I joined Citi in 2006 with the mandate to grow the retail business without growing the number of branches. Creating the ING direct competitors.. the HOOK was high yield savings. GDOT bank could be catalyst for a new retail banking model, with a HOOK associated with “payment”, retail convenience, loyalty and data use.

What are the core product innovations? Here is my list:

  1. Combining a GPR card with retailer brand and distribution (WMT). Banks normally have to seek charters that enable them to operate nationally (ex. Fed, the now defunct Thrift, …) when doing business in multiple states. Virtual GPR cards don’t have this problem as consumers are buying a banking product in another state.
  2. Stand alone consumer value proposition. GPR card that can earn interest on funds held on balance. GDOT/WMT also have a established a rate structure that is one of the best in the business.
  3. WMT’s integrated value proposition. International transfers ( WalMart owns part of MGI they are 30% of MGI’s TPV), International Banking (Mexico, Canada, GDOT, …), StraightTalk prepaid mobile, … they have all the components to deliver value. Can they bring it all together?

Banking is a network business.. the GDOT opportunity is to build the network quickly through key retailers (as physical distribution). What other innovations can they bring to market? At the top of my list would be instant credit (Paypal BillMeLater does this through a WebBank a Utah ILC). Or real time transfers to any bank (using  $0.58 Fed wire…).

Today, MSBs are restricted in both offering interest on accounts and the length of time they can hold a balance (escheatment). There will be some regulatory scrutiny by the State Regulators on how cash in/out is performed at the physical retail outlet, and what constitutes a “bank”. From the Retailer’s perspective, the GDOT card is a product which can be bought (buy $100 GDOT reload), with cash out from ATM or through a Mastercard purchase. GDOT is a licensed MSB in 39 States (according to their 10-k) with a network of 50,000 cash in/out locations. Previously GE Money was the US bank for the WMT MoneyCard. A single state licensed bank owned by an MSB network may face some state regulatory scrutiny. GDOT can probably address by keeping as separate legal entity with its own BOD and capital.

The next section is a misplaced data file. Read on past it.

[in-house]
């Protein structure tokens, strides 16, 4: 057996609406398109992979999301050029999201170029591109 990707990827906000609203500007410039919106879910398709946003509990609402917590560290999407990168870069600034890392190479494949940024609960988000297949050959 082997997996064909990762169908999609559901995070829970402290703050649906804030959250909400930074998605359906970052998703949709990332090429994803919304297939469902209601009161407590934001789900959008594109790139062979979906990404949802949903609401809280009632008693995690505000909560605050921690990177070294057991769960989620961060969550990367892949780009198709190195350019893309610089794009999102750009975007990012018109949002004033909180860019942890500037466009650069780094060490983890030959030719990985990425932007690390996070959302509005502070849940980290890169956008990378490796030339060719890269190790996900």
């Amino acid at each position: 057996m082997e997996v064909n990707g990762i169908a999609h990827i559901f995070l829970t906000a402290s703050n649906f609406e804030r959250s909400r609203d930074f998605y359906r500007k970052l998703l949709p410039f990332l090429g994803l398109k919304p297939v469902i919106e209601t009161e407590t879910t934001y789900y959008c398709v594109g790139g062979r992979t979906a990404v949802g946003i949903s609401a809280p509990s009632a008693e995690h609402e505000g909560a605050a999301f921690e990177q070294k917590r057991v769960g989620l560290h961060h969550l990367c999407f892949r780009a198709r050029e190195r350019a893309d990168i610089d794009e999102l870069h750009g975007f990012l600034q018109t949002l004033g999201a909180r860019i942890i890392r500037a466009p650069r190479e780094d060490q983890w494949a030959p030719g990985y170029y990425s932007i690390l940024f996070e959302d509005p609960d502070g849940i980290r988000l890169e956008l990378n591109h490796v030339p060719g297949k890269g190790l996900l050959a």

If I were thinking of starting the next PayPal… I would skip getting MSB licenses in 47 states and start looking for a Utah bank I could buy.

What to look for:

  • Retailers following this model (including ISIS, Amazon, …). Particularly retailers serving lower mass market
  • Salary d0miciliation (direct deposit) onto a card
  • Future of GE Money. GE has been looking to sell Mark Begor’s business for some time. It is subscale, and WalMart is its largest US customer. My guess is that WMT had to develop fall back plans in case GE did sell the business. I would not be surprised to see GDOT bank be the primary bank behind the MoneyCard.. but it hasn’t happened yet.
  • Pre-paid processors and platforms looking to create their own brands.. or change their relationships to retail branded banks
  • MSBs moving toward a state bank license. Issue is cash in/out. MSBs that require their own branded physical distribution will keep MSB license… those that are virtual will move to GDOT model.
  • Consumers making switch to a “new” banking model centered around payments.
  • Semi closed payment networks with integrated loyalty and incentives.
  • New Payment Banks which make money on marketing and data (not interchange). See Googlization

For those interested in a Utah Bank.. please call my favorite Utah Banker.. Crawford Cragun..

Your thoughts are appreciated. As always sorry for the typos and the brevity.

2011: Tough Start for Mobile Payments

2011 has been a rough start for mobile payments. Early bets in the space are running out of cash, and established industry players are placing $1B+ bets to compete with new MNO ecosystems.